On May 2, 2018, the California Department of Resource Recycling and Recovery (CalRecycle) announced that it was postponing the release of its packaging reform paper – initially expected by the end of 2017 or early 2018 – due to upheavals caused by China’s National Sword policies.
In a letter from May 8, CalRecycle director Scott Smitline discusses how China’s strict new import policies are impacting California’s ambitious recycling targets. The Department sees these import restrictions as an opportunity for the state to become less reliant on exports to manage its recyclable materials.
Previously, about two-thirds of California’s curbside materials were exported to foreign markets – in 2016, 62 percent of these exports went to China.
There are economic pressures for California to improve its recycling infrastructure, both from a lack of end markets and also from Assembly Bills that establish certain recycling targets that local governments must meet. Assembly Bill 939, for example, requires municipalities to make efforts to reach 50 percent diversion rates. Given new challenges posed by China’s policies, however, CalRecycle notes that it will consider these impacts when determining diversion efforts.
Due to deficiencies in end markets for recyclables, companies have been stockpiling materials while waiting for markets to change. Smithline notes in his letter that operators can now apply for temporary waivers to increase the volume and duration of storage in a way that maximizes public health and safety.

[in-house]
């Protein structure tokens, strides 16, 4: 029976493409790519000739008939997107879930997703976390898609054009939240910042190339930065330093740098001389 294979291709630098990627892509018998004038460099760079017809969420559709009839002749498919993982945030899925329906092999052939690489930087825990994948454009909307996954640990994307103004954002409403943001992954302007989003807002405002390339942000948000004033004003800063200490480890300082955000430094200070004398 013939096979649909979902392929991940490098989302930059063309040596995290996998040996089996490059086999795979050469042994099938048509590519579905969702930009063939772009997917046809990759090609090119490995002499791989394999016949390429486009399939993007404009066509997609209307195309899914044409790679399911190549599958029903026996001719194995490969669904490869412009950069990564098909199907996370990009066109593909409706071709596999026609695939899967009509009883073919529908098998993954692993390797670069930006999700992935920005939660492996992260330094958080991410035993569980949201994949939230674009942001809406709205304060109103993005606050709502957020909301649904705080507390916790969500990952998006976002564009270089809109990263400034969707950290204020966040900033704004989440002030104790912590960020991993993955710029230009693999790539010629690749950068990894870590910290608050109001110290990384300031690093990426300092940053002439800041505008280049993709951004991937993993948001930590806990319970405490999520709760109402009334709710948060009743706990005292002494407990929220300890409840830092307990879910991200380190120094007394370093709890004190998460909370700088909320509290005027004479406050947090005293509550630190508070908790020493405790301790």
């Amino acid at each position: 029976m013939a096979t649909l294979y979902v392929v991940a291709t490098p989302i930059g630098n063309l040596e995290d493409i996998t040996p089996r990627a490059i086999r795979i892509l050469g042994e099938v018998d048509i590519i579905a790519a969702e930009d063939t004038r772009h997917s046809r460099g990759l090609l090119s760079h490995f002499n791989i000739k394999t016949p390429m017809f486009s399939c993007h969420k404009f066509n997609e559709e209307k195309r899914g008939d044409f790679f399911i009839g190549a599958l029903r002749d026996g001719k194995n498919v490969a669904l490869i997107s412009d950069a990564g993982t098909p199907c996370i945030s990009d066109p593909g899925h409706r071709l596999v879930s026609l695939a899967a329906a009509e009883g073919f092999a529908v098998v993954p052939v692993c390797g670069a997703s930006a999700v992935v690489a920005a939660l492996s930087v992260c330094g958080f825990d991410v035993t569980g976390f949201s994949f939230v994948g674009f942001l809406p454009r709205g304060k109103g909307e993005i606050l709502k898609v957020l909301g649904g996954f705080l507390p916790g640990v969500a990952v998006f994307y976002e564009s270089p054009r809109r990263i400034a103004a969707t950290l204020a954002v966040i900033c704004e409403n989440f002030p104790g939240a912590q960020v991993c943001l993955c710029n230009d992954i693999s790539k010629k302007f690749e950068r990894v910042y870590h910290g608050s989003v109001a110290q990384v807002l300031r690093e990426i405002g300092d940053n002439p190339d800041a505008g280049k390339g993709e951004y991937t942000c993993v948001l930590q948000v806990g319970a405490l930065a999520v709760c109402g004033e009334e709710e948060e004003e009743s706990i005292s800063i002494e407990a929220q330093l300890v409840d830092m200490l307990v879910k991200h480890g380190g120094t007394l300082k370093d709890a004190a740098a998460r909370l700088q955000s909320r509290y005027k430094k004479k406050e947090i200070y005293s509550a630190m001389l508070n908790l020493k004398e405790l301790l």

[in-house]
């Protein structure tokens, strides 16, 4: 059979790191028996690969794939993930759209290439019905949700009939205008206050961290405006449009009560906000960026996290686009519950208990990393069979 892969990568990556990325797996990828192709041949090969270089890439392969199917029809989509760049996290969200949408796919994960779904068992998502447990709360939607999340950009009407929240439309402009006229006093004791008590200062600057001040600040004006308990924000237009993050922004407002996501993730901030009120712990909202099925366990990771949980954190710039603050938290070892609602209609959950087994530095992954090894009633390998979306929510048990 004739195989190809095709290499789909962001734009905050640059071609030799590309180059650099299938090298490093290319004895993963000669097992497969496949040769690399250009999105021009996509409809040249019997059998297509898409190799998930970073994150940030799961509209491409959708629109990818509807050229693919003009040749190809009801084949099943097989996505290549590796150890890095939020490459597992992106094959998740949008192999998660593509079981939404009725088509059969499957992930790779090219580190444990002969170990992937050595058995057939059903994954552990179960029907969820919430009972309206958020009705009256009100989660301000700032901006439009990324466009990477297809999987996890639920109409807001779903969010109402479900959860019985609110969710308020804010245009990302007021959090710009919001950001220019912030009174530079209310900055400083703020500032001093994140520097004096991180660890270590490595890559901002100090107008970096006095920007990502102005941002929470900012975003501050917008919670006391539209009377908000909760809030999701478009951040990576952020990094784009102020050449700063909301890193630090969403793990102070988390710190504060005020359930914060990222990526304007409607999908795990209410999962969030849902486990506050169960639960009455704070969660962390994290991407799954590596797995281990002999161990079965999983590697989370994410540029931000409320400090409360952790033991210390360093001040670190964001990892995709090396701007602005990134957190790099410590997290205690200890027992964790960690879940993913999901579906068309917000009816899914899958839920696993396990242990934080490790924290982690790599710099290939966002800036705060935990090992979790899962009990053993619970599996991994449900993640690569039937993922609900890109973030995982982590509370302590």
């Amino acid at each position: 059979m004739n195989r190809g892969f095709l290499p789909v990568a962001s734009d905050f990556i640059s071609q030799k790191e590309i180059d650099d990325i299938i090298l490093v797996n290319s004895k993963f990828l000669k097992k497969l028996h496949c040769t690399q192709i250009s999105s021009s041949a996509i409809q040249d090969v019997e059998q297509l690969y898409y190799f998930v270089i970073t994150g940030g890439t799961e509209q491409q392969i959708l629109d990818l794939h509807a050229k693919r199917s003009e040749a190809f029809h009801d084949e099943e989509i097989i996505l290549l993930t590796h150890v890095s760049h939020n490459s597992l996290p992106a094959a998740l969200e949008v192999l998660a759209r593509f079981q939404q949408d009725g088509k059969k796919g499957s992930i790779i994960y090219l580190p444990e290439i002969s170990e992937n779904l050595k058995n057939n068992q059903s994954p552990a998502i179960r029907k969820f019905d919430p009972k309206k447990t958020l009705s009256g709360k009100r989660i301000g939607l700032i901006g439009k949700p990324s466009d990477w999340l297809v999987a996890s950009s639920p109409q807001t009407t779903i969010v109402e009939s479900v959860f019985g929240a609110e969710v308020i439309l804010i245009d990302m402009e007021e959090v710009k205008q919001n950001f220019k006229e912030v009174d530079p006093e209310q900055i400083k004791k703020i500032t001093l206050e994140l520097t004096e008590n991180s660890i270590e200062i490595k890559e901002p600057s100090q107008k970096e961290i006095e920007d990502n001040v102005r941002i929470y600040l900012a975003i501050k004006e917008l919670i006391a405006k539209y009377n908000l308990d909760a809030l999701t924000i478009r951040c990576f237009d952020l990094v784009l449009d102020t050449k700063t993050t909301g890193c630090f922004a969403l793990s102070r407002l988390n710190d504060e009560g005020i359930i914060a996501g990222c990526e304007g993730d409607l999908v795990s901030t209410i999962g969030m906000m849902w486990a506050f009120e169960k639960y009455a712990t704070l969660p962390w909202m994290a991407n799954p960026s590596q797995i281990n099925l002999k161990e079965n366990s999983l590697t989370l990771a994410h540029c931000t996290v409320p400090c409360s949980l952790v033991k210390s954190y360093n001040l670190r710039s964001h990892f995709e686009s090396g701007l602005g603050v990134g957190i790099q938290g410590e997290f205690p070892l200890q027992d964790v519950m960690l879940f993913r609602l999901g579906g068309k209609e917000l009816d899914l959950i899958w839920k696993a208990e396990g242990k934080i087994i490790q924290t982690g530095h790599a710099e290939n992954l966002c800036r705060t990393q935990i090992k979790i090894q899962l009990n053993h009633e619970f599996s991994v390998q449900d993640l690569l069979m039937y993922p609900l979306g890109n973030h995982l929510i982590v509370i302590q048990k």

CalRecycle poses opportunities to improve statewide domestic recycling infrastructure that would also reduce California’s dependency on exporting curbside materials, and Smithline closes the letter by implying that the state will soon see policy changes. He notes that they must “reassess product design, materials collection and processing systems.”
The Department wants the recommendations in their packaging reform paper to reflect the implications of National Sword policy updates, and they are taking a closer look at policy approaches for how to best handle several types of packaging – including uncoated and waxed corrugate, film plastics, multi-material pouches, expanded polystyrene and more.
Policy tools under consideration include material bans, mandatory labeling requirements, recycled-content requirements and extended producer responsibility (EPR) programs. California’s SB 168, which passed on January 29, 2018, also requires CalRecycle to study how an EPR system may be implemented to modify the state’s current Bottle Bill program. CalRecycle will provide the Legislature a report by January 2020.
There will be a public meeting hosted by CalRecycle on June 4 to start a conversation about the impacts of China’s import policies on different industries. Additional information and policy updates can be found on CalRecycle’s new National Sword website.